These curious-looking fish have eyes on top of their heads. That’s why they are called Stargazer.
In addition to the top-mounted eyes, the stargazer also has a big, upward-facing mouth in a large head. The bulging eyes and frowny mouth are brilliant adaptations for an ambush predator. And they look extremely otherwordly when they are all what you can see of the fish.
Stargazers (family Uranoscopidae) are venomous; they have two large venomous spines situated behind their opercles and above their pectoral fins. Some stargazer species can also deal out electric shocks, much like electric eels do. They are unique among electric fish though, inasmuch as they do not possess specialized electroreceptors.
Some of these perilous guys can deliver both venom and electric shocks. They camouflage themselves by getting immersed in the sand on the seafloor, and ambush their prey from there.
Photo: Bernard Dupont
So the stargazer is buried there, taking its time, probably thinking about food and stuff. Being buried alive has the added bonus of hiding the fish from their own enemies swimming above. Some species have a worm-shaped lure growing out of the floors of their mouths, which they can wiggle to attract their prey’s (fish and crustaceans) attention.
“They’re able to stick this out of the mouth when they’re burrowed, resembling a segmented worm to draw the attention of other fish,” says systemicist Martin Gomon of Australia’s Museum Victoria. (Anglerfish utilize a similar ruse, only their lures are actually modified dorsal spines).
Ichthyologist Dr. William Leo Smith playfully called them “the meanest things in creation.” Indeed, curious fish expecting an easy meal may get an unhealthy dose of death instead. All the stargazer has to do is rapidly open its gaping maw, and the resulting vacuum drags the prey to its doom. It’s so effective, in fact, that the fish has no need for big, pointy teeth to snag prey. So its chompers are relatively tiny.
That said, stargazers can become prey too – not least of humans. They are a delicacy in some cultures (the venom is not poisonous when eaten), and they can be found for sale in some fish markets with the electric organ removed.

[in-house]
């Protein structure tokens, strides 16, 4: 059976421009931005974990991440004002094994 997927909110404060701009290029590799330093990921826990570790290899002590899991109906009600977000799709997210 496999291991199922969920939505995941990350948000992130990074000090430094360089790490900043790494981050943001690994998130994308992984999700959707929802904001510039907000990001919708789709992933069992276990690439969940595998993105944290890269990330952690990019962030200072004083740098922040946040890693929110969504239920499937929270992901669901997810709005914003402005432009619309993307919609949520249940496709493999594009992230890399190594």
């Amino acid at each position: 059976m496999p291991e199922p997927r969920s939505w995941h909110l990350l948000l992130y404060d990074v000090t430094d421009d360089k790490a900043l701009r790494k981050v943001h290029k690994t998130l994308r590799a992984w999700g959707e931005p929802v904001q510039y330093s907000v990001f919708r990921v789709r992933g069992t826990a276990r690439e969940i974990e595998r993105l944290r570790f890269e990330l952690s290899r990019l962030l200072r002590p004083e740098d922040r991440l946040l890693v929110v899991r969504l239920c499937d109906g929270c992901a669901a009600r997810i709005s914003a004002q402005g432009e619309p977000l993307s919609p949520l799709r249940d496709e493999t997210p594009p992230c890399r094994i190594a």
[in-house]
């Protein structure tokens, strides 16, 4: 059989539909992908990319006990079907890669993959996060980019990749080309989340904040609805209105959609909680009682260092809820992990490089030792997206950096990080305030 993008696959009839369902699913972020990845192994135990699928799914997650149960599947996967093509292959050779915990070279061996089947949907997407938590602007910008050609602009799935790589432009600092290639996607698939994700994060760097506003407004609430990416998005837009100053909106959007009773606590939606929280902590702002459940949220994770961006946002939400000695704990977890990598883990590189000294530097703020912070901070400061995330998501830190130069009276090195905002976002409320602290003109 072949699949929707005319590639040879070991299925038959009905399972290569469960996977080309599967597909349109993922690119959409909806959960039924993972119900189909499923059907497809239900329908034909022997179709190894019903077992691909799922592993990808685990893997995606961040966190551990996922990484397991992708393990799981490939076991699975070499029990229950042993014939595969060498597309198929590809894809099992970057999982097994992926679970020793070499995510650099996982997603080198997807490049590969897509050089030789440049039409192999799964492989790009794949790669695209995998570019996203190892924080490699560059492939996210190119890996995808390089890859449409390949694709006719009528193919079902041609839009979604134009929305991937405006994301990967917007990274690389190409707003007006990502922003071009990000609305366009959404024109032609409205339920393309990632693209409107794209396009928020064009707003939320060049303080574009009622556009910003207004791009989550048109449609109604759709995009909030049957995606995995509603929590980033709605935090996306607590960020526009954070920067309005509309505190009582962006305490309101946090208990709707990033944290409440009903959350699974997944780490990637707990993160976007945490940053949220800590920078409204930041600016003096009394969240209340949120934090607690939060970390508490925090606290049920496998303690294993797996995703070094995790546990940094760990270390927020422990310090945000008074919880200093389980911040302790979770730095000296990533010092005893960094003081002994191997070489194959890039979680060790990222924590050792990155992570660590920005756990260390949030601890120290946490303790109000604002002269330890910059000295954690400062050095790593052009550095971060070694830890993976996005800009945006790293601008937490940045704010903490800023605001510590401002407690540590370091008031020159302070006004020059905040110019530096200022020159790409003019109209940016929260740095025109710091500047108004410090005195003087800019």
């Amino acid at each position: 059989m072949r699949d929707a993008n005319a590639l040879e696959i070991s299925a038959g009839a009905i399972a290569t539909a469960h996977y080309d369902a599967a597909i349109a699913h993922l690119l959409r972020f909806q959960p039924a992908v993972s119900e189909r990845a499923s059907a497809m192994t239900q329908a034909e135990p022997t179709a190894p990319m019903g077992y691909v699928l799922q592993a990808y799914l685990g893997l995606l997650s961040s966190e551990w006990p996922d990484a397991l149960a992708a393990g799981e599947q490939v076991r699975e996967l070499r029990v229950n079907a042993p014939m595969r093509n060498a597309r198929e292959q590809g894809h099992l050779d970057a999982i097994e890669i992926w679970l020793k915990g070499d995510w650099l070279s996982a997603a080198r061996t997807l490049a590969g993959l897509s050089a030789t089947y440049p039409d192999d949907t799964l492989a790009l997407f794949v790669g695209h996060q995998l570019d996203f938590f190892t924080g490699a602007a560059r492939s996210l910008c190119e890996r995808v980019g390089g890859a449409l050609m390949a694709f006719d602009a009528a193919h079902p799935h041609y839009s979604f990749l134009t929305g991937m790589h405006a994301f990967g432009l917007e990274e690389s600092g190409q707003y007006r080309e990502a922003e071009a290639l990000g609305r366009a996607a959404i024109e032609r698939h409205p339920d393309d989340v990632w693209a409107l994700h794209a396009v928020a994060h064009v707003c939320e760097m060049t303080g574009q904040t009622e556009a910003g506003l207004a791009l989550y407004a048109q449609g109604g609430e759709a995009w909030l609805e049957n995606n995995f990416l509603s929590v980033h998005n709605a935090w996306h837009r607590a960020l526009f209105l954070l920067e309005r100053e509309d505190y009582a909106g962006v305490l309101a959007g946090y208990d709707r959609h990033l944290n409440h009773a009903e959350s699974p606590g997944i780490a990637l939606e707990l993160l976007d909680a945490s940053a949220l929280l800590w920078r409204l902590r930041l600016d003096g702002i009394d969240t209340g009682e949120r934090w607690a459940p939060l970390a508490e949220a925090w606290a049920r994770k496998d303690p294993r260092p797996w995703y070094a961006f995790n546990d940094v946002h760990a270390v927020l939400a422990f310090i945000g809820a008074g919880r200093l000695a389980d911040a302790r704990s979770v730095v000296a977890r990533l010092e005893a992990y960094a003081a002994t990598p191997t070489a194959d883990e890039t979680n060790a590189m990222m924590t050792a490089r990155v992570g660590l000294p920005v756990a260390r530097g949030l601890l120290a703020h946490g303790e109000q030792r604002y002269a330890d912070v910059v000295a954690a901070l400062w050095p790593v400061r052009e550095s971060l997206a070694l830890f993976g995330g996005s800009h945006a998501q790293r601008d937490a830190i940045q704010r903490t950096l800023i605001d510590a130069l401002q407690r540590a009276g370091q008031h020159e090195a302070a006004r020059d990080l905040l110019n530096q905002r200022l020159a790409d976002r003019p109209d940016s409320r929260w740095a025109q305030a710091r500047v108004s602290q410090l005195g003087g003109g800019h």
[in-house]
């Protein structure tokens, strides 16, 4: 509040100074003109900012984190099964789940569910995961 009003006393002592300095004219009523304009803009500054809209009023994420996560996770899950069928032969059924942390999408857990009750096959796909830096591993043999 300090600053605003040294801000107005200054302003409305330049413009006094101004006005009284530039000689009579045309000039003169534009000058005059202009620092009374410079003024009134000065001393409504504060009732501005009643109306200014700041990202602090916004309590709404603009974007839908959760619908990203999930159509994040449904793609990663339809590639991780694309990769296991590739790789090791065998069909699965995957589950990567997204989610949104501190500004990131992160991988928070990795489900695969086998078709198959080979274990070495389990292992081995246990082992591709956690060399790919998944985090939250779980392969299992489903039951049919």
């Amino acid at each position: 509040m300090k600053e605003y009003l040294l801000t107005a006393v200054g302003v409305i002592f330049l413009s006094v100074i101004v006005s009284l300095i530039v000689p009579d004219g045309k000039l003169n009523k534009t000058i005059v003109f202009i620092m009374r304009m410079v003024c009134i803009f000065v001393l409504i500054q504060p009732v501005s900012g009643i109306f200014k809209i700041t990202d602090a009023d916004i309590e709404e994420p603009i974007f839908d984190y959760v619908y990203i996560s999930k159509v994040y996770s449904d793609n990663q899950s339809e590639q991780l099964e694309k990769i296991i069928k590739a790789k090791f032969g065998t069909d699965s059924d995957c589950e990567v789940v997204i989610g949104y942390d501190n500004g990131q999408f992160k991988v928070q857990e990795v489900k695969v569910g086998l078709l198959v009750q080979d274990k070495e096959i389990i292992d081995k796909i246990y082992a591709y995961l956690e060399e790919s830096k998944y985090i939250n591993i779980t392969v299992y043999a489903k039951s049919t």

The stargazer’s lifestyle comes with some serious challenges though. For instance, it has to worry about the water flowing out of its buried gills kicking up sand. If a potential prey animal sees the substrate bubbling up around the predator, it will quickly swim away. So the stargazer has a clever adaptation: its gill covers have finger-like projections on the edges that better disperse the water coming out, instead of firing it out as a solid jet.
The fish’s mouth, too, is fringed with frills to keep sand from falling in as it gulps water. And it’s not only about the stargazer being unwilling to choke to death. Sand is, of course, super abrasive. “What you want to do is minimize the amount of sand that damages the gills over time,” says Gomon.
So going unseen definitely has its price. But – as you can see below – it’s a strategy that eventually pays out.
The bulging eyes and frowny mouth are brilliant adaptations for an ambush predator. Wouldn’t you mistaken it for the seafloor? Whitemargin Stargazer (Uranoscopus sulphureus). Photo: krokodiver This is what a stargazer looks like when not buried in the sand. This poor guy ventured too close to the shore… Northern stargazer (Astroscopus guttatus). Photo: Canvasman21 Now check out how the stargazer hunts. Its tongue is hanging out to lure prey… Photo: Klaus Stiefel A tasty cardinalfish is approaching Photo: Klaus Stiefel Just after a lashing out with its tongue… Photo: Klaus Stiefel Feel like having seen this sated alien face in some alien movie? Photo: Klaus Stiefel
Mission complete, back to gazing at the stars!
Sources: 1, 2,